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IFRS Identification of financial instruments

IFRS Identification of financial instruments

IFRS Identification of financial instruments: Accounting for financial instruments under IFRS is complex. This publication provides a broad overview of the current requirements of IAS 32, ‘Financial instruments: Presentation’, IAS 39, ‘Financial instruments: Recognition and measurement’, and IFRS 7, ‘Financial instruments: Disclosures’. For first-time adopters and other entities in territories transitioning to IFRS, these standards are likely to change the way they account for financial instruments and will involve substantial changes to systems processes and  documentation.

IFRS Identification of financial instruments

This includes the following topics:

  • The scope
  • Debt/equity Initial recognition
  • Subsequent
  • Fair values and
  • Hedge

Below we have discussed the main concepts:

IFRS Identification of financial instruments

They provide an ‘at a glance’ summary of the key issues for the topic. They also contain a summary of the transition rules for first-time adopters. A summary of the disclosure requirements of IFRS 7 and a glossary of terms are included in the Appendix.

IFRS Identification of financial instruments


Lease receivables are included in the scope of IAS 39 for derecognition and impairment purposes only. Finance lease payables are subject to the derecognition provisions. Any derivatives embedded in lease contracts are also within the scope of IAS  39.

IFRS Identification of financial instruments

Commodity contracts

Contracts to buy or sell non-financial items are within the scope of IAS 32, IAS 39 and IFRS 7 if they can be settled net in cash or another financial asset and they do not meet the test of being entered into and continuing to be held for the purpose of receipt or delivery of non-financial items to meet the entity’s expected purchase, sale or usage requirements (known as ‘own-use commodity contracts’). Settling net includes taking delivery of the underlying and selling it within   a short period after delivery to generate a profit from short-term fluctuations in   price.

IFRS Identification of financial instruments

Loan commitments

Loan commitments are outside the scope of IAS 39 if they cannot be settled net in cash or by some other financial instrument unless: they are held for trading or to generate assets of a class which the entity has a past practice of selling; or the entity chooses to include them with other derivatives under IAS 39.

IFRS Identification of financial instruments

Financial guarantees

Financial guarantee contracts are within IAS 39’s scope from the issuer’s perspective, unless the issuer has previously asserted explicitly that it regards such contracts as insurance contracts and has used accounting applicable to insurance contracts. In this case, either IAS 39 or IFRS 4, ‘Insurance contracts’, may be  applied.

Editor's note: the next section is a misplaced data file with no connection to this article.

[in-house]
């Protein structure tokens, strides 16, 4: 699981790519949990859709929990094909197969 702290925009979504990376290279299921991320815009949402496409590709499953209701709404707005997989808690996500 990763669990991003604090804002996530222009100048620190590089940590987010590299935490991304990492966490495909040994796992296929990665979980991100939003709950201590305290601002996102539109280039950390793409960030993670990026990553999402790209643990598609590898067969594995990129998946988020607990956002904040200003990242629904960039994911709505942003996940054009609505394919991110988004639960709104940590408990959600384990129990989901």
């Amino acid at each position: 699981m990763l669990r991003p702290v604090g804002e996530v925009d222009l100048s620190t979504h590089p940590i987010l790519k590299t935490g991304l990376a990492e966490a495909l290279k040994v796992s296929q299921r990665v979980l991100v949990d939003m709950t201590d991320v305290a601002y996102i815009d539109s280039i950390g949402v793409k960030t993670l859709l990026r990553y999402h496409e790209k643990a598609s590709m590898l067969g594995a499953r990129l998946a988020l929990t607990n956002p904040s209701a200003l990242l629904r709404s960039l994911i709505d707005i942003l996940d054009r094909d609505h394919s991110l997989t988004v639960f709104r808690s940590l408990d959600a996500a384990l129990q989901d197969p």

IFRS Identification of financial instruments

Financial statements are monetary contracts between parties. They can be created, traded, modified and settled. They can be cash, evidence of an ownership interest in an entity, or a contractual right to receive or deliver cash.

International Accounting Standards IAS 32 and 39 define a financial instrument as “any contract that gives rise to a financial asset of one entity and a financial liability or equity instrument of another entity.

IFRS Identification of financial instruments: can be either cash instruments or derivative instruments:

  • Cash instruments —instruments whose value is determined directly by the markets. They can be securities, which are readily transferable, and instruments such as loans and deposits, where both borrower and lender have to agree on a transfer.
  • Derivative instruments —instruments which derive their value from the value and characteristics of one or more underlying entities such as an asset, index, or interest rate. They can be exchange-traded derivatives and over-the-counter (OTC) derivatives.

Alternatively, financial instruments may be categorised by “asset class” depending on whether they are equity-based or debt-based. If the instrument is debt, it can be further categorised into short-term or long-term. Foreign exchange instruments and transactions are neither debt- nor equity-based and belong in their own category.

IFRS Identification of financial instruments: Presentation includes requirements for the classification of financial instruments between liabilities and equity that result in significant practice issues when applied to many financial instruments with characteristics of equity.